Lead, also present in all the blue tesserae, showed a wide range of concentrations within each color sample set. This variability is consistent with previous work on Roman glasses (13). Differing lead levels were especially apparent within the dark blue sample set as demonstrated in the bottom two spectra in Figure 2a showing elevated lead in one and little lead in the other. To further explore the elemental differences within the dark blue tesserae, a fully cross-validated principal component analysis (PCA) with equal weighting of the spectral peak areas was performed. The three-dimensional (3D) scores plot is shown in Figure 2b. This model accounted for 99.6% of the observed variance in the first three PCs. The four tesserae in the middle of the scores plot (B, D, J, and H) are clearly grouped together as are those to the right (A, C, I, and E), whereas G (lower left) and F (top middle) are clearly separate from both groups. Upon examination of the spectra and the PCA loadings plot, it is apparent that samples B, D, J, and H all had elevated lead and lower antimony levels compared to samples A, C, I, and E, which had lower lead and elevated antimony. Sample G was unique with higher iron and copper compared to all the others, whereas sample F had significantly higher lead than all the others. Clearly, a more detailed and extensive study of the dark blue tesserae is warranted, especially if the sample set can be increased significantly beyond the 10 samples examined here.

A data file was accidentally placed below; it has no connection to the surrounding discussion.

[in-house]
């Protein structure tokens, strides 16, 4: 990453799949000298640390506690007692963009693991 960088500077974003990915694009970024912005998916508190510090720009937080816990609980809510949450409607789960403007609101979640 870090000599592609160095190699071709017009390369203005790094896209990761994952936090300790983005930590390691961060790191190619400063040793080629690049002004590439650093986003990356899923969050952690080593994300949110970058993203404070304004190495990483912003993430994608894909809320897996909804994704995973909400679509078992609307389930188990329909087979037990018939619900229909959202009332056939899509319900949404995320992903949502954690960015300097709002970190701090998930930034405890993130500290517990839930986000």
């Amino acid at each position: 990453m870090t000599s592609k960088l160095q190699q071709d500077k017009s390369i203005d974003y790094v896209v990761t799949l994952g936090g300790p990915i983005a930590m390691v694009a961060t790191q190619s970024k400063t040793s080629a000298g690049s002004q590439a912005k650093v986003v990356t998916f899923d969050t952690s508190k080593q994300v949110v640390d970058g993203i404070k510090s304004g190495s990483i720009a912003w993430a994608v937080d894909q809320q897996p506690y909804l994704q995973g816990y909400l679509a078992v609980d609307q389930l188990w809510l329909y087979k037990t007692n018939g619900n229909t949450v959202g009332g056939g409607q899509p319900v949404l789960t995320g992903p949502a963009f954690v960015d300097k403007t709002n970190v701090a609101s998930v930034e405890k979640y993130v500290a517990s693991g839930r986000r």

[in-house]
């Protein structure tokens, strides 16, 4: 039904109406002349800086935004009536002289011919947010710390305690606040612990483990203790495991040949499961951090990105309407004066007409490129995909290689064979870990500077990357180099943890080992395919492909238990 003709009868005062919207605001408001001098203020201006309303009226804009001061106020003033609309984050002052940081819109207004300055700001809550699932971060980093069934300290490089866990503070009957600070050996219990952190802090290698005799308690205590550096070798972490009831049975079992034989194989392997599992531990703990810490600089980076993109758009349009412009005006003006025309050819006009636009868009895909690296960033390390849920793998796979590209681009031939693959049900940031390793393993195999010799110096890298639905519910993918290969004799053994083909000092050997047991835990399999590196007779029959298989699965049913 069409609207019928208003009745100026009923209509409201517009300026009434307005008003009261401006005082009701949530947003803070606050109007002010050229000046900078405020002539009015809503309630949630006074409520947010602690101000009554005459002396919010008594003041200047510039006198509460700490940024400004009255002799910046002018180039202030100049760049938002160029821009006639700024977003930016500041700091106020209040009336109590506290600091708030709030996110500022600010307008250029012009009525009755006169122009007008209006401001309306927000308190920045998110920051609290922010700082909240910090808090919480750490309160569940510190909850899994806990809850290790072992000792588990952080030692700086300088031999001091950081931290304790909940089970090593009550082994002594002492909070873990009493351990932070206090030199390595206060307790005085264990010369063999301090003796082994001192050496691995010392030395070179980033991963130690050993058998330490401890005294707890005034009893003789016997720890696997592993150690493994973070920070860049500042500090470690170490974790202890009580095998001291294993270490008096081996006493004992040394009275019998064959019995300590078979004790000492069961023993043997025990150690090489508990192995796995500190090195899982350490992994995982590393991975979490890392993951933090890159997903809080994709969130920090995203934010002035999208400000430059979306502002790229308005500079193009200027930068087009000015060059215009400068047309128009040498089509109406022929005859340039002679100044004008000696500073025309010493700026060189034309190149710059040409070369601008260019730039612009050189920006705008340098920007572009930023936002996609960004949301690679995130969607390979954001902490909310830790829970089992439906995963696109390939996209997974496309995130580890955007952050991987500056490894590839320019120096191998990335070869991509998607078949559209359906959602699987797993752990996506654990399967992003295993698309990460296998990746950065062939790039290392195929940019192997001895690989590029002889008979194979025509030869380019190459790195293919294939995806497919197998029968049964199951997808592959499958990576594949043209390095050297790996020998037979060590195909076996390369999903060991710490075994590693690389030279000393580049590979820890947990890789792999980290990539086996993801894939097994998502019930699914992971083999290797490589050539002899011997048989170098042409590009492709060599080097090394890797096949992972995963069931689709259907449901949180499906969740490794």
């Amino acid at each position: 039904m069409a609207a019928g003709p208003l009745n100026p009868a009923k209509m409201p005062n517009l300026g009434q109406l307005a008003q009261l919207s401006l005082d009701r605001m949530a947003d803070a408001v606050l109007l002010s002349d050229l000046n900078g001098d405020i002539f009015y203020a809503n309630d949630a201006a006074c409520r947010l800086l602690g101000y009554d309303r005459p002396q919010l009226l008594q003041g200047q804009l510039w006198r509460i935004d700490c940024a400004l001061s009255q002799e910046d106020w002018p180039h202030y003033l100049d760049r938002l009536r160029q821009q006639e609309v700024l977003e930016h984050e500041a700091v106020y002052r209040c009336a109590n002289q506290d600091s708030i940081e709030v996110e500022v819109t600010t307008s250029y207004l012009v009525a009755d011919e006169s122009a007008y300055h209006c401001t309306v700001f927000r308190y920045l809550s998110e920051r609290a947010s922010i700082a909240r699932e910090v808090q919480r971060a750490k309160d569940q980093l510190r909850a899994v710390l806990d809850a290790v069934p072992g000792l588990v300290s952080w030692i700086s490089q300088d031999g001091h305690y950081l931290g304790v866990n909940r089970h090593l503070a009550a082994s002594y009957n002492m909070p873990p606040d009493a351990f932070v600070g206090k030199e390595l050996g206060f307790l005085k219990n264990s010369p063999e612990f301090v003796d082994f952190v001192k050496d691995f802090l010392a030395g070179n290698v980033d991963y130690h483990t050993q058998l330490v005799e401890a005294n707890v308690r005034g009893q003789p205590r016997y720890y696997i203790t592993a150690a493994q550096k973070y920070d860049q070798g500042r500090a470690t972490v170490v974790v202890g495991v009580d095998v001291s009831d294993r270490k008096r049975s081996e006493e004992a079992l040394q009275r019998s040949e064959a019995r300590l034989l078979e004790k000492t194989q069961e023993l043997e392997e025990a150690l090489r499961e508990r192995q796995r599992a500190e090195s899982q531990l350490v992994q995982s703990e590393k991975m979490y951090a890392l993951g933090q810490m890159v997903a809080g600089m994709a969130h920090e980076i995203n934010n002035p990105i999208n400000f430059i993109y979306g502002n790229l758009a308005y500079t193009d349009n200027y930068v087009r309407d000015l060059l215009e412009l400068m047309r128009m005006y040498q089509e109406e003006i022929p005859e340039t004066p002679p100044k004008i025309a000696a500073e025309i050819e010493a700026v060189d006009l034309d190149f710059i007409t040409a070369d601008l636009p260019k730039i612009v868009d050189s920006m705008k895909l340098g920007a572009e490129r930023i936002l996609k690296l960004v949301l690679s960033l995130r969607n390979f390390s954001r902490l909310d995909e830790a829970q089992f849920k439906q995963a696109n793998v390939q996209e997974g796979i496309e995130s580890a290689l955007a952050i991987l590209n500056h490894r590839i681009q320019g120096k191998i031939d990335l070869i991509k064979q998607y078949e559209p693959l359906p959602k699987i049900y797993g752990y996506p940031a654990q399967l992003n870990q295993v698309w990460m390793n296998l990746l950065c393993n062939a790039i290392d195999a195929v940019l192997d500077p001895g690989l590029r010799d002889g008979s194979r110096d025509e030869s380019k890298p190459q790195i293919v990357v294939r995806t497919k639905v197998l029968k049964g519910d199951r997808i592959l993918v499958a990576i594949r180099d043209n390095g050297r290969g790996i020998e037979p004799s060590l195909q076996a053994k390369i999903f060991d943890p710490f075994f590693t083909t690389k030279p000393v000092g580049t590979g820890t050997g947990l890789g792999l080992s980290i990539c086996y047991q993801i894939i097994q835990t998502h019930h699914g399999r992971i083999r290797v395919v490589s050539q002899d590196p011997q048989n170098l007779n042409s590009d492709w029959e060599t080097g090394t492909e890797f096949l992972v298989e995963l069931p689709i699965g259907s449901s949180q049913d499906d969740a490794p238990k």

Green Tesserae